Kevin Sorbo on atheists: 'How do you get so angry at something you don't believe in?'
Christian actor Kevin Sorbo defended his faith and questioned atheism in a recent interview.
Sorbo questioned why some atheists are offended by Christian symbols that they do not believe in.
"It's funny how they can get nativity scenes pulled down because they say it offends them but they're offended by something they don't believe in," he told Access Hollywood Live.
"What offends 90 per cent of the country is that they take down nativity scenes but apparently the majority doesn't have a voice in the country anymore so what are you going to do?"
Sorbo appeared in the highly successful Christian film "God's Not Dead" – playing an atheist professor whose beliefs are challenged by a Christian student.
"I'm a Christian myself and had to play an atheist," he said. "I see the anger of these (atheist) guys on TV and it's like 'Wow, how do you get so angry at something you don't believe in?"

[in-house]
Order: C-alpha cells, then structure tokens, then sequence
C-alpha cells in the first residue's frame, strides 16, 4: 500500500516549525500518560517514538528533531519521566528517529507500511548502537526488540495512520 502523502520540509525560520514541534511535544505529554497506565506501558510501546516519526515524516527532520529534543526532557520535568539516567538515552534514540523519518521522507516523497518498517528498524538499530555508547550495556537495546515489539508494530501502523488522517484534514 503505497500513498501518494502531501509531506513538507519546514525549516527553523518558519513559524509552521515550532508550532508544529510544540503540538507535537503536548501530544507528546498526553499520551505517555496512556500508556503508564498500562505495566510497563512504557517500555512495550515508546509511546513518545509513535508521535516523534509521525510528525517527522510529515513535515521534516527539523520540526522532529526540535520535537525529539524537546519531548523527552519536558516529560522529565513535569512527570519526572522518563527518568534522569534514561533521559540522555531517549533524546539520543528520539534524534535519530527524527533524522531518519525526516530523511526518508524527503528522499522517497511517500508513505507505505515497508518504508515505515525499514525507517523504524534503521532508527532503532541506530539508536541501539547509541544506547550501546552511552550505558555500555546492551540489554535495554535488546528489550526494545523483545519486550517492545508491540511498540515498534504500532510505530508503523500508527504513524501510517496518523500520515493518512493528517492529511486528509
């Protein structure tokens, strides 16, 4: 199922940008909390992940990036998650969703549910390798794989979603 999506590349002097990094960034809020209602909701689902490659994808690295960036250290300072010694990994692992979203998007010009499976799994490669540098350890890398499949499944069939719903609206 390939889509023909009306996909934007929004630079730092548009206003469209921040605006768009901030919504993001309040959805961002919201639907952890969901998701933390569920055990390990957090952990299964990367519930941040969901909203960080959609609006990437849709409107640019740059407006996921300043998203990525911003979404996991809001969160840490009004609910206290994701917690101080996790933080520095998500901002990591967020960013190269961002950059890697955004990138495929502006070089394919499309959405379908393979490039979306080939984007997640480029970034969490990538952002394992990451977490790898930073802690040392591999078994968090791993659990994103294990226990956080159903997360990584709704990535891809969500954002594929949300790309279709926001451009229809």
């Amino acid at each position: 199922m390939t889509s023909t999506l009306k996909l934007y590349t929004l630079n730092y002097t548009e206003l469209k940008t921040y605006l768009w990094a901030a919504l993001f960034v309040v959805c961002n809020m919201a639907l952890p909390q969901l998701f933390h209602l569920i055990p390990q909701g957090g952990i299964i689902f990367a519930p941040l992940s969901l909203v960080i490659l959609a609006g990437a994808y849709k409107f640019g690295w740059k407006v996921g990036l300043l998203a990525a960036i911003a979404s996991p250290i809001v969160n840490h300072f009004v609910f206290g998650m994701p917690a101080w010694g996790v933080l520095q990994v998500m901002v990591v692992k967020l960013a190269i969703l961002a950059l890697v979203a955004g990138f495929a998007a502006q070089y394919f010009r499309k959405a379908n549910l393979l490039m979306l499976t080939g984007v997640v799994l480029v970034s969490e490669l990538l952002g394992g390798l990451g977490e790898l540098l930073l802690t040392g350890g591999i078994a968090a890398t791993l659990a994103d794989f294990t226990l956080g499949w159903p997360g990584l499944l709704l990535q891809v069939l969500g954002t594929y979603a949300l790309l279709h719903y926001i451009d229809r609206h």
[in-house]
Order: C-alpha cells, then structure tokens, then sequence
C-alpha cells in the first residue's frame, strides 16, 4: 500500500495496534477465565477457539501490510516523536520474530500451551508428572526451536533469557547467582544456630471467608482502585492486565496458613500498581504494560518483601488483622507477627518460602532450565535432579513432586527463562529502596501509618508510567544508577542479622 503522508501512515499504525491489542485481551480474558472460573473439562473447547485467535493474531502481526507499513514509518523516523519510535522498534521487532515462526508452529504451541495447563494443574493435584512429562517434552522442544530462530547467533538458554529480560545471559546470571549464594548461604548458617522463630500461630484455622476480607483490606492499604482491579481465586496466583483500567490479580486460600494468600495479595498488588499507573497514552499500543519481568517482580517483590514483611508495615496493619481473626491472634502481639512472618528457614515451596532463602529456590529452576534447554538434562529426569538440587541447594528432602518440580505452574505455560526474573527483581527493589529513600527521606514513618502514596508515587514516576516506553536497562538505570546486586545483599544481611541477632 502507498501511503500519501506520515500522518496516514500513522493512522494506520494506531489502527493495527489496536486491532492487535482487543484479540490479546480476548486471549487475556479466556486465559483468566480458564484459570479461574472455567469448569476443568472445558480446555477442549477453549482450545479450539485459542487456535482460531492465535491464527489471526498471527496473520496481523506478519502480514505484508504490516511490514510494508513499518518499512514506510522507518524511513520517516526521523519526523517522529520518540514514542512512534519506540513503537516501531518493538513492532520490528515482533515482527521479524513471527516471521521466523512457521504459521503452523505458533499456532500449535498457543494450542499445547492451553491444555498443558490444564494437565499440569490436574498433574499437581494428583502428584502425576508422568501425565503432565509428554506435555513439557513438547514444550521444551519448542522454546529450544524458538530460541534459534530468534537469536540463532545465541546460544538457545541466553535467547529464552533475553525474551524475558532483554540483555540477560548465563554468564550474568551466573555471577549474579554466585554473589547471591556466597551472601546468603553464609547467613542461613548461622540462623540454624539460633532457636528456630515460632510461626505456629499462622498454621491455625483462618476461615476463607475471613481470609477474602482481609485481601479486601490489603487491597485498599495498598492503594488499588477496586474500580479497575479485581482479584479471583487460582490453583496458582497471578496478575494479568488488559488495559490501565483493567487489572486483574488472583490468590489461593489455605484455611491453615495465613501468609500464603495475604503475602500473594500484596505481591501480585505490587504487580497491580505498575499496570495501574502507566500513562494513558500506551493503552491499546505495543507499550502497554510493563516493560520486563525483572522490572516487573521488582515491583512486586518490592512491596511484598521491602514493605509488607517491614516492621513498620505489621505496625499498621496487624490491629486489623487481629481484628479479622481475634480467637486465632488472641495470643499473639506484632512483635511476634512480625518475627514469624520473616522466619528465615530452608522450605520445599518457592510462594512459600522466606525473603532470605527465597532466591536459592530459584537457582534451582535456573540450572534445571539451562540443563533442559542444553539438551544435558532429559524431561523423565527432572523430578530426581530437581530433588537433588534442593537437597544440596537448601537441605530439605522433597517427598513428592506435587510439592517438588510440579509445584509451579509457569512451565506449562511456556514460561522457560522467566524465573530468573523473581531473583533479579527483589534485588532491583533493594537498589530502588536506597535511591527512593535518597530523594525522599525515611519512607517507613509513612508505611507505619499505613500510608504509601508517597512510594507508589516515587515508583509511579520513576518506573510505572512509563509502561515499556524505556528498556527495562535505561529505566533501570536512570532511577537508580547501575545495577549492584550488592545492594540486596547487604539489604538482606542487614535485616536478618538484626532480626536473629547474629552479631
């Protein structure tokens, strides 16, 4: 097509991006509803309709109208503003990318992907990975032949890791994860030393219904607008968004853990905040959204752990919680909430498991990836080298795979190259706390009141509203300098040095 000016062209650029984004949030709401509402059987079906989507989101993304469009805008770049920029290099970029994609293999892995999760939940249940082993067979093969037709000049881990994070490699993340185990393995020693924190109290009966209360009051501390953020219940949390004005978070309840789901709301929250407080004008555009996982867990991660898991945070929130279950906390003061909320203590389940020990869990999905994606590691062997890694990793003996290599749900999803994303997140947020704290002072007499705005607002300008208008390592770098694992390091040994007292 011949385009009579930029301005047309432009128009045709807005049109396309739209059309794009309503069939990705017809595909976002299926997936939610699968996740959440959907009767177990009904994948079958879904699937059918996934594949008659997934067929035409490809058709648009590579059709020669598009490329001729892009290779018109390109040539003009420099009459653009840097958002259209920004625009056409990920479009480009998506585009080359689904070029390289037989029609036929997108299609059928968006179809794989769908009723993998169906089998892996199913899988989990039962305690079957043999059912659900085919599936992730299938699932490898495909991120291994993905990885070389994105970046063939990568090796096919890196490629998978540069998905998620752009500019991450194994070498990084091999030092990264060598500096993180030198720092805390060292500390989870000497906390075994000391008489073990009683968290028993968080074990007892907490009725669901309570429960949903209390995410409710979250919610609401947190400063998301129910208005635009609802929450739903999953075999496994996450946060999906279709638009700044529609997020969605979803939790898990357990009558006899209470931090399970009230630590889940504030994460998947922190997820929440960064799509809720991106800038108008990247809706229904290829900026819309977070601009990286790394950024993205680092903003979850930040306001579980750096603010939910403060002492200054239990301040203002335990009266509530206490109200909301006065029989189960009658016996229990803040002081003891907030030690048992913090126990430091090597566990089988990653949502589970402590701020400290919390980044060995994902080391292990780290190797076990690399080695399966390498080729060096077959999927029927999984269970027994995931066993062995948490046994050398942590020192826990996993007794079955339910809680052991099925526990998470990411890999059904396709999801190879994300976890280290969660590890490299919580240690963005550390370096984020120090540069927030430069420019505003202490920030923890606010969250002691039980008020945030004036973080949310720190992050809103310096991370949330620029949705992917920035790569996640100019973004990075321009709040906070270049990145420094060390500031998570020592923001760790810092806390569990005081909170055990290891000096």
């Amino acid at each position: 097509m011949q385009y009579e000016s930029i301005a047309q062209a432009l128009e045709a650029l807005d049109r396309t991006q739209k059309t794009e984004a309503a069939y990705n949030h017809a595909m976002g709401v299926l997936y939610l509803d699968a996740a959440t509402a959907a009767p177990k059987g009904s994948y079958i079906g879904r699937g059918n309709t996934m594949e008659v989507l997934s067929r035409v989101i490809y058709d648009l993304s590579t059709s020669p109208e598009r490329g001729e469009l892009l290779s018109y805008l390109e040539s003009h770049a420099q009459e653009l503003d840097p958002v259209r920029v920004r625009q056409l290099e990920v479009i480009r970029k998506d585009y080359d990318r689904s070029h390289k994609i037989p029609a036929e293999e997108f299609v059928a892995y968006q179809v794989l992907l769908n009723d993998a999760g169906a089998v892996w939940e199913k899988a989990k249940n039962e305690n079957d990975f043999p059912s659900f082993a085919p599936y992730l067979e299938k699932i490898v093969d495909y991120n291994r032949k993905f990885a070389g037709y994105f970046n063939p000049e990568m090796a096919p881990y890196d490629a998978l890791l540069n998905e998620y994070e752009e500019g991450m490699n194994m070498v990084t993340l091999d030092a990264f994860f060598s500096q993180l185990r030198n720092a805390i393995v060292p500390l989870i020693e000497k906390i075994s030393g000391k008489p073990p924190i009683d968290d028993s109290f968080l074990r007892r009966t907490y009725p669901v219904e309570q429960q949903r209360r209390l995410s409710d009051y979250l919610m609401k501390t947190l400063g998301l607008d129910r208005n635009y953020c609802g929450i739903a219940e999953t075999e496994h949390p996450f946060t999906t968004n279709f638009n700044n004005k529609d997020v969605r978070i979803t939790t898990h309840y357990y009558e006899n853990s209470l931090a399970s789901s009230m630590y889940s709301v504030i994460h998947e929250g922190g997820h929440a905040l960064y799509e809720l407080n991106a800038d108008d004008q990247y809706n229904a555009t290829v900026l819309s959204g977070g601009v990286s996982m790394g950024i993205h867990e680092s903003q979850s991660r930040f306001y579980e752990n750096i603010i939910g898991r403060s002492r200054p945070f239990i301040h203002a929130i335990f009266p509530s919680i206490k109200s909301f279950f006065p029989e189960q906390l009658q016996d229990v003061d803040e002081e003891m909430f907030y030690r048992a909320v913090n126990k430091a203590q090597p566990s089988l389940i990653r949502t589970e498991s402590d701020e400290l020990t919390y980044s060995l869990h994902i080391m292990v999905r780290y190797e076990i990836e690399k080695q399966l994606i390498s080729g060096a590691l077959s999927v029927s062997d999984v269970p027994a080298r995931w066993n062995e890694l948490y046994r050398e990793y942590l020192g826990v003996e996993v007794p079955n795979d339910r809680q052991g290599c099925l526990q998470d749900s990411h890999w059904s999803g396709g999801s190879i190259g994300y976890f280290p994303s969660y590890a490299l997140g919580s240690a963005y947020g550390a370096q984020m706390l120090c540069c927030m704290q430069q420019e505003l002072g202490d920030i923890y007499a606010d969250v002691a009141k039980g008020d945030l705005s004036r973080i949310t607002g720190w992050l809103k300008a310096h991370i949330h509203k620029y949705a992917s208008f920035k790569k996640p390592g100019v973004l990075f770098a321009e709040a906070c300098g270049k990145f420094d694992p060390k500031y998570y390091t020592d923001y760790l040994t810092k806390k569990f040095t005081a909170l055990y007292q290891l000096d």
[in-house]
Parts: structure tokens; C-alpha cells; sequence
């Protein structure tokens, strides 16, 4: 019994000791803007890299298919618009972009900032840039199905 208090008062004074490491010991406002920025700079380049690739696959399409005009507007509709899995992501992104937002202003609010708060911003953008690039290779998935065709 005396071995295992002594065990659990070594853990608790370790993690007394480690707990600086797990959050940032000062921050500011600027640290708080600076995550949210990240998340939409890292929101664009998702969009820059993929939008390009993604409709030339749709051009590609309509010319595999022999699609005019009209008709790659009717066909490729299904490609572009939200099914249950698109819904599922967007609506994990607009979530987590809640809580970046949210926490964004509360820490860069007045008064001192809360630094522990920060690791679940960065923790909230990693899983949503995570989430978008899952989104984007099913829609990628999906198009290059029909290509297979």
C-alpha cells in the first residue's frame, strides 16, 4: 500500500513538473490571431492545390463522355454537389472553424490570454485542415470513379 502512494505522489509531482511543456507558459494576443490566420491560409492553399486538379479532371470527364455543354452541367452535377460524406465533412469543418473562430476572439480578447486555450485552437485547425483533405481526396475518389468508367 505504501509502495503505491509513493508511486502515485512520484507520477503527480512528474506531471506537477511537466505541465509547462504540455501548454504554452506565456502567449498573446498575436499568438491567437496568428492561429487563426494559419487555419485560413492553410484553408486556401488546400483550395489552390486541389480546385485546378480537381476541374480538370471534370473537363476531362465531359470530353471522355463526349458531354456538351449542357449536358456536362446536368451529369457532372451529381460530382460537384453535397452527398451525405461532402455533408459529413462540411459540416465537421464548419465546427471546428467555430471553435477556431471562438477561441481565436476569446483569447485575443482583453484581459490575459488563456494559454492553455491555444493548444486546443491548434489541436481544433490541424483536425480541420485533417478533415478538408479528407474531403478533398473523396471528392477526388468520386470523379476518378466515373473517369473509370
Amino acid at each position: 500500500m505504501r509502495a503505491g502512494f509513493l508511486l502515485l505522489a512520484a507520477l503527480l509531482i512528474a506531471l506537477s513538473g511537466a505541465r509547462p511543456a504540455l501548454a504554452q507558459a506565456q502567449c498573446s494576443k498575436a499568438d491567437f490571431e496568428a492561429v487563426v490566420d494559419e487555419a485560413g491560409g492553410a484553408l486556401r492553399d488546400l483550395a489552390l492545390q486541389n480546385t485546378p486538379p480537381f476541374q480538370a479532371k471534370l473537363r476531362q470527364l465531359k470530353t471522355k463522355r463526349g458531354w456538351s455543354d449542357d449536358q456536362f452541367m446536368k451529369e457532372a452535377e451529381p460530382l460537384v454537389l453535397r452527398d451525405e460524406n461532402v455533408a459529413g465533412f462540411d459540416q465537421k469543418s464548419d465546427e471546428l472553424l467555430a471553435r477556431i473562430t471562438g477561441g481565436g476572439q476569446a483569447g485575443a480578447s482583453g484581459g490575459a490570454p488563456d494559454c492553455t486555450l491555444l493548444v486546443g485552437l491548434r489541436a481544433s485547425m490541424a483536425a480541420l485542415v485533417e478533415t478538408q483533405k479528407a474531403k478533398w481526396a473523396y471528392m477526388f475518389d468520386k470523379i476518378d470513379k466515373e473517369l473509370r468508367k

The "Hercules" star also encouraged tolerance between believers and nonbelievers.
"What's interesting is that people say students don't get persecuted in universities because of their beliefs but it does happen," Sorbo explained. "What's the big deal? I'm a 'live and let live' kind of guy. If you're an atheist, fine. If you're agnostic, we can talk. This movie is not to preach to the choir, we wanted the choir to come and obviously they did."
"God's Not Dead" was one of a series of religious films produced this year that were box office hits. "Noah" and "Son of God" were also commercially successful, and are being followed up quickly by other Bible-based projects.
A film adaptation of Anne Rice's best-selling novel "Christ the Lord: Out of Egypt" will begin production in September, and "Exodus: Gods and Kings" is coming in December. The rights to Reza Aslan's controversial book, "Zealot: The Life and Times of Jesus of Nazareth," were bought by Lionsgate in December, and in January 2014, MGM announced that it was remaking the epic film "Ben-Hur." The 2015 version will focus more on Jesus in a parallel storyline, A.V. Club reported.